Economy

Trump’s First 100 Days Mostly Lags Predecessors
A look at the 45th president’s report card, compared to the five before him

The White House planned a flurry of activities for the week leading up to President Donald Trump’s 100th day in office. One event he attended was on the Hill — a Days of Remembrance ceremony to commemorate the Holocaust. (Tom Williams/CQ Roll Call)

The first 100 days benchmark that President Donald Trump will pass on Saturday, in so many ways, sums up his presidency to date: he has both dismissed it as “ridiculous” while also endorsing its value through planned events, policy announcements and even a statement regarding his accomplishments.

In the week leading up to his 100th day, the 45th president signed executive actions aimed at rolling back Obama-era federal monument designations, and ones that aim to crack down on other countries' steel and aluminum “dumping” into U.S. markets. He ratcheted up his tough talk on Canada’s trade practices, threatened to withdraw from NATO and rolled out a tax plan.

Opinion: A Disturbing Trend Against Women’s Health
President Donald Trump is undermining access to critical services

President Donald Trump has attacked women’s access to critical health care services, New York Rep. Carolyn B. Maloney writes. (Bill Clark/CQ Roll Call file photo)

Despite the fact that most Americans want their leaders focused on creating jobs and boosting the economy, in his first 100 days in office, President Donald Trump has spent significant time and effort attacking women’s access to critical health care services and it is clear that women should expect even more harmful policies in the future.

On January 23, 2017, just two days after millions across the country and the world came together for the historic Women’s March, President Trump signed an executive order taking away rights from millions of women. He reinstated and expanded the global gag rule, a policy that bars both foreign nongovernmental and multilateral organizations from receiving U.S. family planning funds if — with other, non-U.S. funds — they provide abortion counseling, referrals, or even advocacy efforts.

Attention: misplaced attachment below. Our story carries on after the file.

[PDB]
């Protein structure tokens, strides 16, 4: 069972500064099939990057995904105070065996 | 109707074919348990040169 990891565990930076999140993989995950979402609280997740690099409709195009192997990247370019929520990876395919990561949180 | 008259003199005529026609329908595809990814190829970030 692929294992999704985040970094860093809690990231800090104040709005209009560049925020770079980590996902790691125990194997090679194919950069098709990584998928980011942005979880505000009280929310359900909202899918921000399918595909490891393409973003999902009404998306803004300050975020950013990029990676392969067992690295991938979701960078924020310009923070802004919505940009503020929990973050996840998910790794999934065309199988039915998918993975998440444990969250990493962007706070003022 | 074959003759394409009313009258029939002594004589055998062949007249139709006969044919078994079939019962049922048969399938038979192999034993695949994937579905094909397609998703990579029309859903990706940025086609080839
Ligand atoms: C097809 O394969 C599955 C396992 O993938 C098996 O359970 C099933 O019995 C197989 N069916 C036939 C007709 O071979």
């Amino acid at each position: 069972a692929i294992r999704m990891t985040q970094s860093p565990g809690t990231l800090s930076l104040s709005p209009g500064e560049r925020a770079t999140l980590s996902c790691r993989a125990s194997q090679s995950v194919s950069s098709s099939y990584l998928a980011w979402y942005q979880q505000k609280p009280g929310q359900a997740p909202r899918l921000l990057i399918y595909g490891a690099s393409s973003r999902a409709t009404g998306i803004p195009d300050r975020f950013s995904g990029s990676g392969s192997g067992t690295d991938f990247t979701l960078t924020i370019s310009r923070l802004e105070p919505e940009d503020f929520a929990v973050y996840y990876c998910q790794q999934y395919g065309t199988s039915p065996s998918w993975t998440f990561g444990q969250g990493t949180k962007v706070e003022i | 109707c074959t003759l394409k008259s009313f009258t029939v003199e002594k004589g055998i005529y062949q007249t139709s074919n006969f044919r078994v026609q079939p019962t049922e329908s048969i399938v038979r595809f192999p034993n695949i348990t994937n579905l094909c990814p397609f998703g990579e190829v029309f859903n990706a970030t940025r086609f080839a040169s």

Trump Tax Plan Sets Up Another Battle With Congress
President would lower corporate rate, slash individual brackets from 7 to 3

President Donald Trump delivers remarks in the State Dining Room at the White House on Monday. On Wednesday, he laid out his tax overhaul plan. (Chip Somodevilla/Getty Images)

By JOHN T. BENNETT and LINDSEY McPHERSON, CQ Roll Call

The Trump administration on Wednesday rolled out a massive package of tax rate reductions and code changes. Senior officials claimed it will “pay for itself,” even though details remain murky and a fight with Congress lies ahead.

Three Celebrities on Capitol Hill for Three Reasons
Rob Thomas, Billy Hurley III and Huw Collins on why they came to D.C.

Athletes Billy Hurley III, left, and Dan Jansen, right, at a National Golf Day event in the Rayburn House Office Building. (Courtesy WE ARE GOLF)

This week on Capitol Hill, a musician, an athlete, and an actor came out to lobby for causes specifically important to them.

Singer Rob Thomas came to discuss the challenges facing songwriters and federal regulations on licensing and was joined by other singers including Peter Frampton.

Gardner Sees ‘Refreshing’ New Focus on North Korea
Senators will be briefed on North Korea threat at the White House Wednesday

Colorado Sen. Cory Gardner has been a leading voice in the Republican caucus on North Korea since he entered the Senate in 2015 after serving two terms in the House. (Bill Clark/CQ Roll Call)

Senators will be bused to the White House on Wednesday for a briefing on North Korea, and one Republican senator says attention on the threat is long overdue.